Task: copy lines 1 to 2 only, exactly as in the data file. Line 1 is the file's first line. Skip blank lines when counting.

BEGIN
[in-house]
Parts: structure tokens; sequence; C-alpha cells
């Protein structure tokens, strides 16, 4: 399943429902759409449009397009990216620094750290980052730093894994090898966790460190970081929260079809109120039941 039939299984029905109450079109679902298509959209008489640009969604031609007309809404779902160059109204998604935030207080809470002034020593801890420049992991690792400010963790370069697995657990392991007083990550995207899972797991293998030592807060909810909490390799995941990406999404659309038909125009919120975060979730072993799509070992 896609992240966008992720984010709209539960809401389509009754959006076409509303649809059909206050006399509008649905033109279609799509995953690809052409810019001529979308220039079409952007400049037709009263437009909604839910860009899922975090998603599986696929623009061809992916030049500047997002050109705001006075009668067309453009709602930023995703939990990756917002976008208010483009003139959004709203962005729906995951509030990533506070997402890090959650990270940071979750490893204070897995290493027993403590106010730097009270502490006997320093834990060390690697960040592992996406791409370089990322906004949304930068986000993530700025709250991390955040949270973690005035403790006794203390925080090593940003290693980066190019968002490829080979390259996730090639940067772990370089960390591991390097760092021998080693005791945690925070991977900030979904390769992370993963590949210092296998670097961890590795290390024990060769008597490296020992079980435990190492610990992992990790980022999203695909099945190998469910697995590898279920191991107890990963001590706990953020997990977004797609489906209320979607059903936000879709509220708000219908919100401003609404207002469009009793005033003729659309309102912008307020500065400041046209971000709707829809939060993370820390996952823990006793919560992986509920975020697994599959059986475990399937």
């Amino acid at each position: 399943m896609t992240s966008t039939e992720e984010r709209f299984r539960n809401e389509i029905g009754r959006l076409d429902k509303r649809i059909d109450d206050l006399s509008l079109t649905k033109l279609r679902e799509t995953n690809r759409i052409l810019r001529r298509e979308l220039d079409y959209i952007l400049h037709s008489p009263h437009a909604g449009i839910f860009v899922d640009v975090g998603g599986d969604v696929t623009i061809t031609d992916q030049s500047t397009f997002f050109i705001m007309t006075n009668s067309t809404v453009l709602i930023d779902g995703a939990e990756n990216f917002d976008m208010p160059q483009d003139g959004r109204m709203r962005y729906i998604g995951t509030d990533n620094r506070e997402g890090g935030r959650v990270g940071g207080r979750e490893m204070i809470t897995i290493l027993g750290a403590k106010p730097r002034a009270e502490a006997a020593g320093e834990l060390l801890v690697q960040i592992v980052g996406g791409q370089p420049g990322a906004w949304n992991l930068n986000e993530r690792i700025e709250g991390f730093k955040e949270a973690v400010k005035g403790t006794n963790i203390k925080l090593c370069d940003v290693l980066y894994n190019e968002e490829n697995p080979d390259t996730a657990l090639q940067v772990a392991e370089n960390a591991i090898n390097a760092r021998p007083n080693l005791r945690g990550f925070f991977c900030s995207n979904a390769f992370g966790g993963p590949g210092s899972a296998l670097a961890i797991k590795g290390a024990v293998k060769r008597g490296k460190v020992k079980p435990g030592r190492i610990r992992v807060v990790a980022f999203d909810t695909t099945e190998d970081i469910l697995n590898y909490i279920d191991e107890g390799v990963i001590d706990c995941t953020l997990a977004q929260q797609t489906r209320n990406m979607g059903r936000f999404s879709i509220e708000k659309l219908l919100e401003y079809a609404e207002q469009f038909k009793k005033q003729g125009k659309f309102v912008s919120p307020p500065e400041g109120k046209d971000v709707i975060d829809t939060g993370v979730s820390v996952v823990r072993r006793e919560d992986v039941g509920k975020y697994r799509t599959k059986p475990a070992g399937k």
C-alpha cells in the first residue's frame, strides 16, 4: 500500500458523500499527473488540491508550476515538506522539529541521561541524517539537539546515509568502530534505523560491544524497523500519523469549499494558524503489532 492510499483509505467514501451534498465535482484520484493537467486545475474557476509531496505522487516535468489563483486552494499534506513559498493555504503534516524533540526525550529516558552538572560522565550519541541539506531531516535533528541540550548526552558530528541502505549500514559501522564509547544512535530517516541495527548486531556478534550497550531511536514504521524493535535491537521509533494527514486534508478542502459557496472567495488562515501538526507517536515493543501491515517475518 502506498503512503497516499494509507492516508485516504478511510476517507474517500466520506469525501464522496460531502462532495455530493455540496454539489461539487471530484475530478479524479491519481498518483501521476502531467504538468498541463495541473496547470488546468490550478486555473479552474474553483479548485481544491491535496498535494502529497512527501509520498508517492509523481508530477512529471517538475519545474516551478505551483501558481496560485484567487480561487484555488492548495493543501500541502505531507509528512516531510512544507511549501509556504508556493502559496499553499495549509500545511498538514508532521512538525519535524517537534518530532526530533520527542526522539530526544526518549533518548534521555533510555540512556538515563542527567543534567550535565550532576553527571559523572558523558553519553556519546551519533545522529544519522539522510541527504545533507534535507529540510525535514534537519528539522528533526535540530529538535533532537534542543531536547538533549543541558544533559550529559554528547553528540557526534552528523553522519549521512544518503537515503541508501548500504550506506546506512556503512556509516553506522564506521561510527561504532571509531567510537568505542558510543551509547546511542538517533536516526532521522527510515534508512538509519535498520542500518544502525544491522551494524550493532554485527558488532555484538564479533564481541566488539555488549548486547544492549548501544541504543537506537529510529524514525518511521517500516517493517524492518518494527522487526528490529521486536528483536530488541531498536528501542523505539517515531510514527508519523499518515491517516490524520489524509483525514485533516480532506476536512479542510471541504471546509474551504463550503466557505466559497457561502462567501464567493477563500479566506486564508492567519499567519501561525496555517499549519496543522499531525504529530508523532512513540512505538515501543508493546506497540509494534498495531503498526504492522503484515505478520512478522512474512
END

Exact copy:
[in-house]
Parts: structure tokens; sequence; C-alpha cells